NASCAR: Pistone, Gaughan go P1 in Nationwide practice at Iowa

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The NASCAR Nationwide Series began its standalone weekend at Iowa Speedway this afternoon with a pair of practice sessions on the 7/8-mile bullring for Saturday night’s U.S. Cellular 250.

A rookie and veteran managed to put up the fastest times in the two sessions. Chase Pistone (No. 31, Turner Scott Motorsports) was the quickest driver in the first practice with a lap of 132.142 miles per hour, and in the second practice, Road America winner Brendan Gaughan (pictured, No. 62, Richard Childress Racing) topped the time sheets with a lap of 133.469 mph.

In Practice 1, Pistone was followed by Sam Hornish Jr. (131.135 mph), who won the Nationwide race at Iowa in May. Nationwide Series title contender Regan Smith (130.999) was third, Gaughan (130.548) was fourth, and completing the Top 5 was Pistone’s teammate at TSM, Dylan Kwasniewski (130.489).

In Practice 2, Gaughan out-hustled JR Motorsports driver Josh Berry. Berry, making his inaugural Nationwide Series start, turned in a lap of 133.333 mph in the No. 5 Chevrolet that has been taken to Victory Lane in the NNS this year by Kevin Harvick (Richmond and Kentucky) and Kasey Kahne (Daytona).

Kenny Wallace (132.923) went P3 in the No. 29 RAB Racing entry, then came a pair of Roush Fenway Racing drivers in Ryan Reed (fourth, 132.917) and Trevor Bayne (fifth, 132.760).

Sprint Cup regular Brad Keselowski did not take part in Practice 1 due to his Sprint Cup duties at Pocono Raceway this afternoon. However, he flew to Iowa in time for Practice 2, where he posted the ninth-fastest lap (132.120) in the No. 22 Team Penske Ford.

Nationwide Series points leader Chase Elliott (+4 points over Smith) was 11th and then eighth in the two practices. Qualifying will go off tomorrow afternoon at 4:40 p.m. ET and the 250-lap race will commence shortly after 8 p.m. ET.

Michael Andretti looking forward to new Australian Supercars venture

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If it seems like Michael Andretti is out to conquer the world, he is – kind of.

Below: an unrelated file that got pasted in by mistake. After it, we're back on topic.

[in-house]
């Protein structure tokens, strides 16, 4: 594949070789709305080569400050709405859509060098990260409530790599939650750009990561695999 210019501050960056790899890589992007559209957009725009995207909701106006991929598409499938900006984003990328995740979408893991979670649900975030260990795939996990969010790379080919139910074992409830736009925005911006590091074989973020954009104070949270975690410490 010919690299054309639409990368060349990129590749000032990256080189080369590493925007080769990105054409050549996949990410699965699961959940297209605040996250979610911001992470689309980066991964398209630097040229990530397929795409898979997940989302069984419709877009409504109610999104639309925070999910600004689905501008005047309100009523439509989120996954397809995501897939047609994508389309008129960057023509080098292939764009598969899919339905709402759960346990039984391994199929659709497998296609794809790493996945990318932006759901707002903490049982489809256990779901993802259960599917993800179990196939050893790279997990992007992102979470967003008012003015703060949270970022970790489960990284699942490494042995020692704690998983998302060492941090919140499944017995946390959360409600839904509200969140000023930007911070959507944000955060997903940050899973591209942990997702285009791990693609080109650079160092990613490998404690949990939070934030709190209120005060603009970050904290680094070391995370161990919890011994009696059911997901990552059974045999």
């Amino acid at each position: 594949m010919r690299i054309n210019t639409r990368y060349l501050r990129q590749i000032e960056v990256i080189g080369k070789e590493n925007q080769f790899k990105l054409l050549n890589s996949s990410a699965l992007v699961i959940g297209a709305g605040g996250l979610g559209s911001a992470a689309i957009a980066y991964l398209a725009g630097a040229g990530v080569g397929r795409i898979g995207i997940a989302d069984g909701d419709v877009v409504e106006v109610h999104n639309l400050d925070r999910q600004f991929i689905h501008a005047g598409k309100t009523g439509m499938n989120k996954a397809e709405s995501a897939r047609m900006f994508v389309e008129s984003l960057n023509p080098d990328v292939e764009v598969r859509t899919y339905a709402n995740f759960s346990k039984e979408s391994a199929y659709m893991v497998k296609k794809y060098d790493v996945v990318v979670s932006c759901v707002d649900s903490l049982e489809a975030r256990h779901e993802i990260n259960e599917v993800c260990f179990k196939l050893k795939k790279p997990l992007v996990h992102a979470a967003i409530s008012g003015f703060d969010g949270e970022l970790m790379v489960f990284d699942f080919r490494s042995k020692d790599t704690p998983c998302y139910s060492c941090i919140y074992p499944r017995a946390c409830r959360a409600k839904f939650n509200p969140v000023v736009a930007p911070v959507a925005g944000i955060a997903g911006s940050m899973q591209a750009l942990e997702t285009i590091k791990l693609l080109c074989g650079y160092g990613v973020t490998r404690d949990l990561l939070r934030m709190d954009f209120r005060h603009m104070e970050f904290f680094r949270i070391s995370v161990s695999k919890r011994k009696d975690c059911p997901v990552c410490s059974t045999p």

The former IndyCar star turned prolific team owner has won three of the last four Indianapolis 500s and five overall, second only to Roger Penske’s 16 Indy 500 triumphs.

Along the way, in addition to expanding his own IndyCar and Indy Lights operation, the son of Mario Andretti and the primary shareholder of Andretti Autosport has also branched out into Global RallyCross and Formula E racing in recent years.

And now, Andretti has further expanded his brand internationally, following Penske to the world down under — as in the world of Australian V8 Supercars.

Andretti has teamed with Supercars team owner Ryan Walkinshaw, along with veteran motorsports marketer and executive director of McLaren Technology Group and United Autosports owner and chairman, Zak Brown.

Together, the three have formed Walkinshaw Andretti United, based in suburban Melbourne, Australia. The new team kicks off the new season with the Adelaide 500 from March 1-4.

“It’s just extending our brand and putting it out there,” Andretti told NBC Sports. “The Supercars are such a great series.

“It all started with Zach Brown calling me and said ‘You have to talk to Ryan Walkinshaw. He’s got something interesting to talk to you about.’

“We talked and literally in like a half-hour, we said, ‘Let’s figure out how we’re going to make this work.’ And then Zack was like, ‘Hey, what about me?’ And then Zack came in as a partner and it’s cool now that we have the Walkinshaw Andretti United team.

“I’m really excited about that program, the guys at the shop are excited about it, we’ve been doing a lot of things to try and help it because it’s such a cool series and the cars are so cool.

“I went down there to Bathurst, which was to me one of the coolest tracks in the world. I wish I could have driven it, I really do. It looks like a blast.

“It’s amazing how big that series is when you go down there. It’s one of the biggest sports in Australia. It was just a great opportunity for us to extend our portfolio.”

Admittedly, Andretti had some extra incentive to want to get involved in the Supercars world: Penske joined forces with legendary Dick Johnson Racing in September 2014.

The organization came together quickly and the rebranded DJR Team Penske went on to win the 2017 V8 Supercars championship.

“Roger was down there the last few years,” Andretti said, adding that fact as incentive to get his own organization into the series. “So it’s cool to go race head-to-head with Roger. That was also in the back of our minds.”

This is no start-up venture for Andretti. The roots of the new venture began in 1990 as the Holden Racing Team, which went on to become one of the most successful organizations in Australian V8 Supercar racing, having won the drivers’ championship six times and the Virgin Australia Supercars Championship’s top race, the Bathurst 1000 (essentially Australia’s version of the Indy 500), seven times.

Last season, Holden Racing team morphed into Triple Eight Race Engineering and was renamed Mobil 1 HSV Racing.

And now the company has been renamed once again for the 2018 campaign under the Walkinshaw Andretti United banner.

The team will be composed of two Holden ZB Commodores with drivers James Courtney and Scott Pye, as well as a Porsche 911 GT3-R in the Australian GT championship.

What’s next for Andretti’s motorsports portfolio? Right now, it’s pretty full, but you can bet running for championships from Australia (Supercars) to globally (GRC) to Indianapolis (Indy 500) to the U.S. (Verizon IndyCar Series) are at the top of this year’s list.